Threats to schools on social media are taken extremely seriously in Texas. At the end of last month, a 14-year-old was arrested in Pearland near Houston for an alleged Snapchat threat made against a school.
Police officers visited a home in the area after a parent claimed her children received disturbing messages via the popular social media site, reported KHOU.
The messages allegedly contained a threat to Berry Miller Junior High School. They were sent by a 14-year-old suspect the kids knew.
The Pearland Police Department stated in a news release:
“Officers conducted an investigation which resulted in charges being accepted by the Brazoria County DA’s Office against a 14-year-old male student for Terroristic Threat. The juvenile student was taken into custody and transported to the Brazoria County Juvenile Detention Facility.”
Police said the threat indicated that students should not go to Berry Miller Junior High School the next day, alluding to the fact the student might bring a gun, police said.
Parents later received a letter about the perceived threat. Principal Kim Brooks said the student would not be at school.
Making threats online is a crime in Texas and elsewhere. The threat can include tweets, Facebook messages and videos. Even jokes or emojis may constitute threats.
The rapid growth of social media has led to a proliferation of these crimes.
In 2017, a man from Maryland was arrested for tweeting a flashing image to a Texas-based journalist who suffers from epilepsy, a condition that made him prone to seizures from flashing lights.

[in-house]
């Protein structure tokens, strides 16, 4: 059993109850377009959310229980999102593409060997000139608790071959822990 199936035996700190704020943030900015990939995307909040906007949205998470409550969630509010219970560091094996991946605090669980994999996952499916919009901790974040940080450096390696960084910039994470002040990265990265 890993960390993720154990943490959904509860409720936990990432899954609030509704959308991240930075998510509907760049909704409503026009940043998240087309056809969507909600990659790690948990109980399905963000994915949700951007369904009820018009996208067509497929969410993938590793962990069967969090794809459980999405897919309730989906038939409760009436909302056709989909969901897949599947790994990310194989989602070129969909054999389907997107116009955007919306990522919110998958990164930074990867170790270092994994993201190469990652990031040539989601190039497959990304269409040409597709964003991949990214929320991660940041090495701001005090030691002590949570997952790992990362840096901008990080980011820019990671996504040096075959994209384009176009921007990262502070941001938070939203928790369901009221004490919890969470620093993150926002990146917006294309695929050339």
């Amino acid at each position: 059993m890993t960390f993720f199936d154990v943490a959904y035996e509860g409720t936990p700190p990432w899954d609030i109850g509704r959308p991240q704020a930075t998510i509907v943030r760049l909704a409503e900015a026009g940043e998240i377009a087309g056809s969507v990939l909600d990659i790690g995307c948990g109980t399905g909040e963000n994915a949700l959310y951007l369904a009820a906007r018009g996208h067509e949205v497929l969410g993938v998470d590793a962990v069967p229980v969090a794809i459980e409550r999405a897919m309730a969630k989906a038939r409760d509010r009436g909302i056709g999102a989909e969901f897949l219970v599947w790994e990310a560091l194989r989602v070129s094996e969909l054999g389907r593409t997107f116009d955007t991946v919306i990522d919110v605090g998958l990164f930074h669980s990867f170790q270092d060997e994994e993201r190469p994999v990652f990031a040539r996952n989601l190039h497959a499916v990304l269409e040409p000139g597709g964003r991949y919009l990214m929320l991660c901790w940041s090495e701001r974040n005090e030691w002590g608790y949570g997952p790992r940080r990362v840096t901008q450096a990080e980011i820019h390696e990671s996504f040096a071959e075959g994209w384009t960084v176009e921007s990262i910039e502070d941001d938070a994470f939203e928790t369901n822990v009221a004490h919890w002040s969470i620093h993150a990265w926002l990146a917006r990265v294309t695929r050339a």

Prosecutors said the tweet was sent to the reporter because he disagreed with the journalist’s reporting on the White House administration.
The tweet contained the message, “You deserve a seizure for your post.”
It was well known that the journalist suffers from epilepsy and the flashing image triggered a seizure in this case.
Internet crimes proliferated in recent years. A 2015 CBS report found cybercrimes topped 1.5 million that year, translating to 4,000 cyber-attacks each day.
Even emojis may constitute threats. Three years ago, a 17-year-old from New York was charged with making a terroristic threat online due to his use of emojis seen as intimidating.
An article in Slate noted Osiris Aristy posted an emoji of a police officer with three gun emoji pointing at it. He was later arrested.
State law in Texas may require threats to include a threat of bodily injury and the threat may need to be specific to meet the standards for a criminal conviction.
In some cases, police in Texas may overreact. Schools have seen a spate of shootings and communities are nervous. Teens may show bad judgment rather than having criminal intent. If you have been charged with making an online threat, contact our Dallas criminal defense lawyers.